Let us remember that Easter Sunday celebrates the day when Jesus Christ was resurrected
from the dead. On Good Friday,
Christ was first crucified then buried. However, on the third day he rose from the dead. Thus Easter Sunday is the most important date in the Christian calendar, far more important than
Jesus' birth day - Christmas.
Fewer than one person in a thousand could tell you how
to determine the date for Easter Sunday, and only few people can explain why Easter falls on a different date each year. While many people will tell you the moon was a factor,
few realize that the vernal equinox also plays a crucial role in the calculation.
The following simplified calculation for 'When is Easter' works for most years:
1) Start from the Vernal Equinox, which is usually on March 20th.
2) Consult a diary
or almanc to determine the next full moon following the Equinox. Easter falls on the
which marks the start of
lent is 46 days before Easter. The calculation of 40 days for lent discounts Sundays, thus explaining the discrepancy between 46 and 40.
There is also 'Shrove Tuesday' otherwise known as 'Pancake
As mentioned earlier, Easter Sunday is set by the 1st full moon after the
Spring Equinox (which is March 20). Here's the interesting info.
This year 2008 is the earliest Easter any of us will ever see the rest of our
lives! And only the most elderly of our population have ever seen it this early
(95 years old or above!). And none of us have ever, or will ever, see it a day
earlier! Here's the facts:
1) The next time Easter will be as early as March 23 will be the year 2228
(200+ years from now). The last time it was this early was 1913 (so if you're 95
or older, you are the only ones that were around for that!).
2) The next time it will be a day earlier, March 22, will be in the year 2285
(275+ years from now). The last time it was on March 22 was 1818. So, no one
alive today has or will ever see it any earlier than this year!
Poland is a Catholic country and attending Mass is an important part of
the Easter celebration so Will and Guy's Polish friend, Mateusz, tells them.
Polish Easter Eggs
Easter Sunday - Wielka Niedziela
On Easter morning, a special Resurrection Mass is celebrated in every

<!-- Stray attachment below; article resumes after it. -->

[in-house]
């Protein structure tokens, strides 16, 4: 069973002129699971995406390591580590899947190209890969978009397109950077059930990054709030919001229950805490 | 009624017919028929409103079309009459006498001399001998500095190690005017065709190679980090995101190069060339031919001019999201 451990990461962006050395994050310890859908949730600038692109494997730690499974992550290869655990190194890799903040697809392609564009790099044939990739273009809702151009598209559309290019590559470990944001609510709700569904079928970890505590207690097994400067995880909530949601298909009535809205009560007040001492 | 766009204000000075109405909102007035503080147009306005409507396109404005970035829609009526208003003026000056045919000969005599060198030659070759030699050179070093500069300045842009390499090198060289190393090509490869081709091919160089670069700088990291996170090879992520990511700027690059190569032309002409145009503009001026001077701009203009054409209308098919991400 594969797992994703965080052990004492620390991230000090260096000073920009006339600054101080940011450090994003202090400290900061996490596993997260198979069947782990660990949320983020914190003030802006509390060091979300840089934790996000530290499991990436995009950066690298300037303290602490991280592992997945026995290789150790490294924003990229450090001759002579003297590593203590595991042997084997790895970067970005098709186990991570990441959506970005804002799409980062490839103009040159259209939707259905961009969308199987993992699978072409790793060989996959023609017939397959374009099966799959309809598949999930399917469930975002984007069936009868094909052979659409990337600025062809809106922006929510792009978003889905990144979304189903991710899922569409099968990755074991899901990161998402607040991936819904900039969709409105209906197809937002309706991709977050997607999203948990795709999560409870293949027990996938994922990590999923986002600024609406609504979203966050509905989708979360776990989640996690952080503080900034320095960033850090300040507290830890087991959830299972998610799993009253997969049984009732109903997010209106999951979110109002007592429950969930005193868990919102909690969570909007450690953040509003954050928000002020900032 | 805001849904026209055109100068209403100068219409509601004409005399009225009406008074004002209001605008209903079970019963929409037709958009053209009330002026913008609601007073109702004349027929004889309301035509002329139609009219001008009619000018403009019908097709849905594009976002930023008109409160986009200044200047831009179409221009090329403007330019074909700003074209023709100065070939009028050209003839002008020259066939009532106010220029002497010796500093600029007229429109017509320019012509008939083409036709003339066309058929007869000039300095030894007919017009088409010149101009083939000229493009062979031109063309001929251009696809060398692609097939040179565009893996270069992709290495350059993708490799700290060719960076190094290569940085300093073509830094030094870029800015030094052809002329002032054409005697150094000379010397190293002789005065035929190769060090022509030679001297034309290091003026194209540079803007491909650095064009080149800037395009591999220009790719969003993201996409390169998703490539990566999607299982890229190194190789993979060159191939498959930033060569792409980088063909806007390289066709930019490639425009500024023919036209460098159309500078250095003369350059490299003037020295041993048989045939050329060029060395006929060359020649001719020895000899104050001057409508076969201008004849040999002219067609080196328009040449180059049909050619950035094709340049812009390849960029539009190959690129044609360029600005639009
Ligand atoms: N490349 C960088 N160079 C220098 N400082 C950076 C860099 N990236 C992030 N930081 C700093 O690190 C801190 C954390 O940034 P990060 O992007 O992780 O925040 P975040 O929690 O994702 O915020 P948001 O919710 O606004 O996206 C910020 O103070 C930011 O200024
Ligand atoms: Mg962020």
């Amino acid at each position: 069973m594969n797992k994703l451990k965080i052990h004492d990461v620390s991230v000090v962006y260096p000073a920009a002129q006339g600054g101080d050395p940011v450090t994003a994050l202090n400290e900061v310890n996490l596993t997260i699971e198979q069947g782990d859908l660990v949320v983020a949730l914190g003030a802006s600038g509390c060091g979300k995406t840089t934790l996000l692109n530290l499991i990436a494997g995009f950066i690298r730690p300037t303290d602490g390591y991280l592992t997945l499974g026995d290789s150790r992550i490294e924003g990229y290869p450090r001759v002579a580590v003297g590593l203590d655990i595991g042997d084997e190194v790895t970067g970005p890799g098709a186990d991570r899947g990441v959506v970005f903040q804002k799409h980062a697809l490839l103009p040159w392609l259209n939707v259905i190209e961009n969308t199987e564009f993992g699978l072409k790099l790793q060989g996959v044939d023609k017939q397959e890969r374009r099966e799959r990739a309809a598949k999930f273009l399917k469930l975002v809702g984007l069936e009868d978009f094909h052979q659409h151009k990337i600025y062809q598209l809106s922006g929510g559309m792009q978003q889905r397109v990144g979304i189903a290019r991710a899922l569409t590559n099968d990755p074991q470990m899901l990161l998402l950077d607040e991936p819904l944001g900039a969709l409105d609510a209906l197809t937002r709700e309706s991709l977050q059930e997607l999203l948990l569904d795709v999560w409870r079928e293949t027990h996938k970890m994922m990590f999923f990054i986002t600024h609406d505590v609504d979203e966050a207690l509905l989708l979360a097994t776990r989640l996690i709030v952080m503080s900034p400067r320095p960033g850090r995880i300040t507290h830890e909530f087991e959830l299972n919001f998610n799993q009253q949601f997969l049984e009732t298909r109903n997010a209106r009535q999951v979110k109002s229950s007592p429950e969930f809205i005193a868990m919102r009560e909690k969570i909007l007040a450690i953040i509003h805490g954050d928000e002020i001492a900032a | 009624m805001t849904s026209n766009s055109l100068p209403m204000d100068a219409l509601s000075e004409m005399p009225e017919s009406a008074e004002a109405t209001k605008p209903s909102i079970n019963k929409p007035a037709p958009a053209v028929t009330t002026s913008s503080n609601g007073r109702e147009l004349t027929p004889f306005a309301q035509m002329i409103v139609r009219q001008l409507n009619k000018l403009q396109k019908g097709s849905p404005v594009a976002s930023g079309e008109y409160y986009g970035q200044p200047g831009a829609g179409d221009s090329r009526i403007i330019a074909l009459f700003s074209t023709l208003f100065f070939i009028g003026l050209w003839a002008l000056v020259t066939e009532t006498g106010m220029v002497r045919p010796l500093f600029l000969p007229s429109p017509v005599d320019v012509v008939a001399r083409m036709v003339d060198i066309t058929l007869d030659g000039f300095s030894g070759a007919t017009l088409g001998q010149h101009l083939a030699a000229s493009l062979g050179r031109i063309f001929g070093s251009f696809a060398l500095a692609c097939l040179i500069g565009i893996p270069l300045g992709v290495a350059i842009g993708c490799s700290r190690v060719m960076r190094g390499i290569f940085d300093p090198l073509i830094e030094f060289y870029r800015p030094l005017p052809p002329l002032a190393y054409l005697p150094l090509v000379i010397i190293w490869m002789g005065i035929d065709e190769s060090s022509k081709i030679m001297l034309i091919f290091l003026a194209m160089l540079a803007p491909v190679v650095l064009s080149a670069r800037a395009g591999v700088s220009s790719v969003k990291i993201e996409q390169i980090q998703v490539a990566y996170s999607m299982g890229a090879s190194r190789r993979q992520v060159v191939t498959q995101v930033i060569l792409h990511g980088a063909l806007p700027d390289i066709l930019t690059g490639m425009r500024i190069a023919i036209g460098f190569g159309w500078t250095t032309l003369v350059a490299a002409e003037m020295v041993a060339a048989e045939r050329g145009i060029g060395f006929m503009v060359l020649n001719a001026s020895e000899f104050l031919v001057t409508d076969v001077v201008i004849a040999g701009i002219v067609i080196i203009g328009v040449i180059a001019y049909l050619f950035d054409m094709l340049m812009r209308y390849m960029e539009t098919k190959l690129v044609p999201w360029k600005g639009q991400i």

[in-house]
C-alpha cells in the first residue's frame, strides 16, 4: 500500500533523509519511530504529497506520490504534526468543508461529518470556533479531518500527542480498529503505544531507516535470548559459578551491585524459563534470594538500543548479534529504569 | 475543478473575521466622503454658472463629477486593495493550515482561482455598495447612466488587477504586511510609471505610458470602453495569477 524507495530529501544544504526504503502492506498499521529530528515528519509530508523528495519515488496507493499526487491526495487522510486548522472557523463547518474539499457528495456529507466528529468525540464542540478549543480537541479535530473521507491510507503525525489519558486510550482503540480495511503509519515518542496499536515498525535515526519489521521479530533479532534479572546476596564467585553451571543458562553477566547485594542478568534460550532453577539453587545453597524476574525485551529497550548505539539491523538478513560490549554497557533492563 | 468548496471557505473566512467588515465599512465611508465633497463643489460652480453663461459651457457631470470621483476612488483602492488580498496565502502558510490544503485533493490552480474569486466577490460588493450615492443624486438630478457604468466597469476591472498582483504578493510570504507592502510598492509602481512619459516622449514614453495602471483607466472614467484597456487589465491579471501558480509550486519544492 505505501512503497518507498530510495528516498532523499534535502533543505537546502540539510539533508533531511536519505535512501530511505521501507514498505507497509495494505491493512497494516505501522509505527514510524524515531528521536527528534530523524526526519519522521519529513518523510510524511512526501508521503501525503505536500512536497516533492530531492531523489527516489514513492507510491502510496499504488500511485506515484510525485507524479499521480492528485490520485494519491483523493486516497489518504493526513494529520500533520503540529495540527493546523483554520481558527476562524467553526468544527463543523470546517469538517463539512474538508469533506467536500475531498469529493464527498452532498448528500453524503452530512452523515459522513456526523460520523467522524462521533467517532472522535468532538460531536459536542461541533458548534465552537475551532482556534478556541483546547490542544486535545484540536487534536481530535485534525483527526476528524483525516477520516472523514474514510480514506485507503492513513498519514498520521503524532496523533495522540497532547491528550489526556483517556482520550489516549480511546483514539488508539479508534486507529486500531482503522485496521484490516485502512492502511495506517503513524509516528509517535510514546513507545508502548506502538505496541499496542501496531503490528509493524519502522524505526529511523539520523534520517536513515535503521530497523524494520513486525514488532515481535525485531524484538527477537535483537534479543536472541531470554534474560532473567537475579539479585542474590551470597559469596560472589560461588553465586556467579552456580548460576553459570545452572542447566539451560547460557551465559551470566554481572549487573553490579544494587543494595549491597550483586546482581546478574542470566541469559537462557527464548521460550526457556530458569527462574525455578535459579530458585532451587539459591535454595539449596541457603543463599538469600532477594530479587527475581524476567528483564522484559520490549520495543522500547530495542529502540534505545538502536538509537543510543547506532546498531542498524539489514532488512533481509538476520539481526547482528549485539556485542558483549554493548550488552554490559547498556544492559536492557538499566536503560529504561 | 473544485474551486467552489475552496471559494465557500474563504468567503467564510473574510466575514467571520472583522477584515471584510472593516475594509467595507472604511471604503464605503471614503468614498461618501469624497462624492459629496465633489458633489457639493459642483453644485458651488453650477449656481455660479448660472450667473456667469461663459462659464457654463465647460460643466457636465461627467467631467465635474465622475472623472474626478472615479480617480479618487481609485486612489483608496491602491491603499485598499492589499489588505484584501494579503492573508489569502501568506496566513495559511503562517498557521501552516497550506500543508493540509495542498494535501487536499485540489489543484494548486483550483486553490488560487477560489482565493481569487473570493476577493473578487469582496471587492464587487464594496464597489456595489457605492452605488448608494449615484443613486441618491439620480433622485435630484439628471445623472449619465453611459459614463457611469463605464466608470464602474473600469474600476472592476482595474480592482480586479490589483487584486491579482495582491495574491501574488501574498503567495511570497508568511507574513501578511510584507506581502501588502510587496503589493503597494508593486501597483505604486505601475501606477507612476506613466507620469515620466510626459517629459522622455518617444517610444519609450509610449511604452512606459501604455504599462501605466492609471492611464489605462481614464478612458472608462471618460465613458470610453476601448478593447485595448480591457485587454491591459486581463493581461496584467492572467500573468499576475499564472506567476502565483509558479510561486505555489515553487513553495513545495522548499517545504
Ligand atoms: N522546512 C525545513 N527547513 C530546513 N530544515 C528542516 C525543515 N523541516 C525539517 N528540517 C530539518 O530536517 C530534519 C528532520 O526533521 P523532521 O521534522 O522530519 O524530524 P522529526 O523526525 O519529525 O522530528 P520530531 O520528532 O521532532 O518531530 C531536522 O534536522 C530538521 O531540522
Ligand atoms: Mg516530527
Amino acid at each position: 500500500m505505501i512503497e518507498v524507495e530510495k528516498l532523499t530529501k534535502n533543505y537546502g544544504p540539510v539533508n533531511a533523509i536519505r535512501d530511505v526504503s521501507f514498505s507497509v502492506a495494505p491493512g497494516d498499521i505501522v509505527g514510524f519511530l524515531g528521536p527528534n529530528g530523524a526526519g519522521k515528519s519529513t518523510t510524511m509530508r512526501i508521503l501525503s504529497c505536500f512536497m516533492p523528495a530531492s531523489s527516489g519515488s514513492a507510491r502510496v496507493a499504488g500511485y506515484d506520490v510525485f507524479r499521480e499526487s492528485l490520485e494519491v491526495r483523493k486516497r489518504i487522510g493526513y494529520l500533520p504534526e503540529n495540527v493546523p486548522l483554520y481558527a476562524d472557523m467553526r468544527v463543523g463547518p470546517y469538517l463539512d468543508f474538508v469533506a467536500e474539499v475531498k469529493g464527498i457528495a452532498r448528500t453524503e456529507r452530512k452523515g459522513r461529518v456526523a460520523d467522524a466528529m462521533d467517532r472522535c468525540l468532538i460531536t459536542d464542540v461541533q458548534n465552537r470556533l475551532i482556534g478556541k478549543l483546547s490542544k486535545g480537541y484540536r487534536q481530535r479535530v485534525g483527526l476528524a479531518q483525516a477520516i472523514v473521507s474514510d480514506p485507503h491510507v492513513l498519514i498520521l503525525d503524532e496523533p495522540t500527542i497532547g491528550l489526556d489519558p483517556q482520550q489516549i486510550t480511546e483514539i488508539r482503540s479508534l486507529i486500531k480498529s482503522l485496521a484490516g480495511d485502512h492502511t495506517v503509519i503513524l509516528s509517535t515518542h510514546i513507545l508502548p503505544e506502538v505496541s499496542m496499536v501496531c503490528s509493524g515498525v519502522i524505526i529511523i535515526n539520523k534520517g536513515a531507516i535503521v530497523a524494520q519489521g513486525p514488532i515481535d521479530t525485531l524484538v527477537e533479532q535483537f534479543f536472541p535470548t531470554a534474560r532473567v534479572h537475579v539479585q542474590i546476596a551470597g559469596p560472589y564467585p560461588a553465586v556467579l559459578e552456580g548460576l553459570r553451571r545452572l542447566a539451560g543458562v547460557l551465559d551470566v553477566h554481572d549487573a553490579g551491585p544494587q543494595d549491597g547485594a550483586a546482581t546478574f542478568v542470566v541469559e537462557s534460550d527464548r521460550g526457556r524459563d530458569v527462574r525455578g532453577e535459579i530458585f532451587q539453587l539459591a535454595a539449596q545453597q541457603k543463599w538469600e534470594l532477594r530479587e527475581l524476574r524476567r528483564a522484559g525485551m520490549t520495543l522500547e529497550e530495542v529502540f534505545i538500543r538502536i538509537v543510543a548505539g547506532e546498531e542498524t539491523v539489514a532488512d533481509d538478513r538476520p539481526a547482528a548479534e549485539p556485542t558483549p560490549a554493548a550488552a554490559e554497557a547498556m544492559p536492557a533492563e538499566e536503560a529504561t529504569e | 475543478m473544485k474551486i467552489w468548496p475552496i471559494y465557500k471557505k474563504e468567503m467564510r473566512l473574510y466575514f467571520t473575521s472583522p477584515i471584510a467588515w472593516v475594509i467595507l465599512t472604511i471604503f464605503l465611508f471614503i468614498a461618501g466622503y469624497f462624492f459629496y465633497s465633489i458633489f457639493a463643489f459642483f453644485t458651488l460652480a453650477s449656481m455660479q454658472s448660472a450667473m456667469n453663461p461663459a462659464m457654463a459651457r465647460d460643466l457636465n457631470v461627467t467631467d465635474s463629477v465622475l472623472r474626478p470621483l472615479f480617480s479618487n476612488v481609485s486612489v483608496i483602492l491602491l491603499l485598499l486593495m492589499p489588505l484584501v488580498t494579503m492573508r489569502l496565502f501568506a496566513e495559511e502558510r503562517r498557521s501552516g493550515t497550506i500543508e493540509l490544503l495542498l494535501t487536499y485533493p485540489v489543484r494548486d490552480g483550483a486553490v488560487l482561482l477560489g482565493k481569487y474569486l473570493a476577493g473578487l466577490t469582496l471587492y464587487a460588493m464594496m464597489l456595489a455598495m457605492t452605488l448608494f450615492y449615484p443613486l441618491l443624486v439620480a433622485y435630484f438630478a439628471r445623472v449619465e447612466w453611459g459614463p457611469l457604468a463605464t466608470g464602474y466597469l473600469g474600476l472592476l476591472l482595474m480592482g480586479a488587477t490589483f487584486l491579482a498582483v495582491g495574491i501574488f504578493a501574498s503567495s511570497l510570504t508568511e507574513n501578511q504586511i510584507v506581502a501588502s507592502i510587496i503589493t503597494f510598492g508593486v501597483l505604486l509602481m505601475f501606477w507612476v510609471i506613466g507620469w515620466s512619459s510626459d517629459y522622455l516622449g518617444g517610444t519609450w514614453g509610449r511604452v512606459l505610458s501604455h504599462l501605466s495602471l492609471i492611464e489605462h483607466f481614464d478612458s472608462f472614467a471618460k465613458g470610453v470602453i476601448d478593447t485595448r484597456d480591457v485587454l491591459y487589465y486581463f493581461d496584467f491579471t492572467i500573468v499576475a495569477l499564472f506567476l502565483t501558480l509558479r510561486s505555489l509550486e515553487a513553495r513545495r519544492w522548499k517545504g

church in Poland. At this Mass, a procession of priests, altar boys and the
people circles the church three times while the church bells peal and the
organ is played for the first time since they had been silenced on Good
Friday. Following the Mass, people return home to eat the food blessed the
The Easter table will be covered with a white tablecloth. On the middle
of the table in most homes housewife will put coloured eggs, cold meats,
coils of sausages, ham, yeast cakes, pound cakes, poppy-seed cakes, and a
lamb made of sugar. Polish Easter Soup called Zurek or White Barscz is
often served at the Easter meal, garnished with the hard-boiled eggs and
There is also tradition to share blessed eggs with the members
of the family and wish each other good health, happiness for the rest of the
Easter in Bulgaria
In Bulgaria, people don't hide their eggs: apparently they have egg
fights! Whoever comes out of the game with an unbroken egg is the
winner and assumed to be the most successful member of the family in the
Easter in Bulgaria is a strongly celebrated holiday. Red, the predominant
color of Bulgarian Easter eggs, is a part of pagan mysticism that pervades
Bulgarian culture even today.
Orthodox priests consecrated traditional red-dyed eggs during a service
in the town of Varna, Bulgaria. Red Easter eggs are baked into an Easter
loaf, may be blessed at the church, or may be cracked against each other to
see who will be the most successful, healthy, or happy during the following
In Germany, eggs are dyed green on Maundy Thursday.
Known as Ostern in German speaking countries of Austria, Germany and
Switzerland, it is important to Catholics and Protestants alike.
Easter customs can be traced back to pre-Christian, pagan rites that were
related to the beginning of Spring and fertility, symbolized by daffodils,
rabbits and eggs.
The art of decorating hollowed out eggs, Easter eggs or Ausgeblasene
Eier, is an Austrian and German tradition.
Nowadays, the Satzvey Castle, which is a beautiful, moated castle in
Germany, has an Easter market that displays elaborately decorated eggs along
with spring inspired arts and crafts.
Saxony holds a traditional Easter parade with 250 horsemen and
The town centres in Southern Germany decorate their fountains for two
weeks starting on Good Friday and Northern Germany celebrates by burning big
piles of logs, sometimes with a witch puppet to signify the end of Winter.
Beer, hot punch and grilled sausages are served.
In Franconian Switzerland to Northern Bavaria, the city fountains are
decorated with real, blown eggs.